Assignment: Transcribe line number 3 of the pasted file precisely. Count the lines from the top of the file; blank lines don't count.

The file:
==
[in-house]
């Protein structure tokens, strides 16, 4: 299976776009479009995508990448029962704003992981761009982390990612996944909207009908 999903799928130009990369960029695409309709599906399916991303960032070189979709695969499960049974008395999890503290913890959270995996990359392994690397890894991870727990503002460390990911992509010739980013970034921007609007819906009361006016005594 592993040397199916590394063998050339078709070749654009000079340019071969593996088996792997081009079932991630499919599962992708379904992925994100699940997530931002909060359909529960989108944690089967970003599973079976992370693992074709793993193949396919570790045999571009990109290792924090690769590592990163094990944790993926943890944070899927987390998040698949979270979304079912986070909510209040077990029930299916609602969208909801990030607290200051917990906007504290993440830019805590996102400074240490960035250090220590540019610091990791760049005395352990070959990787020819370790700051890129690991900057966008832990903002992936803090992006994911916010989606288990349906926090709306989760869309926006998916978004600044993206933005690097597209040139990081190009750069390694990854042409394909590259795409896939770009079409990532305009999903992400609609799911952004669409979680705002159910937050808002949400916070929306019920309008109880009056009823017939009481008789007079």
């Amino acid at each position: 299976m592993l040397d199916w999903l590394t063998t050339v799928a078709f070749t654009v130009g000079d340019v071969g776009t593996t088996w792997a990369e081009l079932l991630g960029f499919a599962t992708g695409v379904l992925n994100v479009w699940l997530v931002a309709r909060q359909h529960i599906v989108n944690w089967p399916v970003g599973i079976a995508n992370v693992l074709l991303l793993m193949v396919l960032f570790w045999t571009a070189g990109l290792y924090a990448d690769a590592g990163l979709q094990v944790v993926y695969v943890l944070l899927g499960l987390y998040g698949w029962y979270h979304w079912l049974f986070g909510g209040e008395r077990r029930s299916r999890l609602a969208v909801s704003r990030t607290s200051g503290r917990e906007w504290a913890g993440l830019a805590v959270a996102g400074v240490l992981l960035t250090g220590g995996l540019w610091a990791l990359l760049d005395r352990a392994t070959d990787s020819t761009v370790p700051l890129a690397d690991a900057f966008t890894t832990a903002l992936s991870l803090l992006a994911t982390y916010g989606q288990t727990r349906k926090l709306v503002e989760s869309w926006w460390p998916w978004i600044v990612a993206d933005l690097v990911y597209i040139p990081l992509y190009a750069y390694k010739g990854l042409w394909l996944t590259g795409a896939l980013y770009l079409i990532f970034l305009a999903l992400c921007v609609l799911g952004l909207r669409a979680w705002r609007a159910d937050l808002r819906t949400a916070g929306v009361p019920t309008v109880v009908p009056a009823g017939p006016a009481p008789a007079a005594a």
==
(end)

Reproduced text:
């Amino acid at each position: 299976m592993l040397d199916w999903l590394t063998t050339v799928a078709f070749t654009v130009g000079d340019v071969g776009t593996t088996w792997a990369e081009l079932l991630g960029f499919a599962t992708g695409v379904l992925n994100v479009w699940l997530v931002a309709r909060q359909h529960i599906v989108n944690w089967p399916v970003g599973i079976a995508n992370v693992l074709l991303l793993m193949v396919l960032f570790w045999t571009a070189g990109l290792y924090a990448d690769a590592g990163l979709q094990v944790v993926y695969v943890l944070l899927g499960l987390y998040g698949w029962y979270h979304w079912l049974f986070g909510g209040e008395r077990r029930s299916r999890l609602a969208v909801s704003r990030t607290s200051g503290r917990e906007w504290a913890g993440l830019a805590v959270a996102g400074v240490l992981l960035t250090g220590g995996l540019w610091a990791l990359l760049d005395r352990a392994t070959d990787s020819t761009v370790p700051l890129a690397d690991a900057f966008t890894t832990a903002l992936s991870l803090l992006a994911t982390y916010g989606q288990t727990r349906k926090l709306v503002e989760s869309w926006w460390p998916w978004i600044v990612a993206d933005l690097v990911y597209i040139p990081l992509y190009a750069y390694k010739g990854l042409w394909l996944t590259g795409a896939l980013y770009l079409i990532f970034l305009a999903l992400c921007v609609l799911g952004l909207r669409a979680w705002r609007a159910d937050l808002r819906t949400a916070g929306v009361p019920t309008v109880v009908p009056a009823g017939p006016a009481p008789a007079a005594a």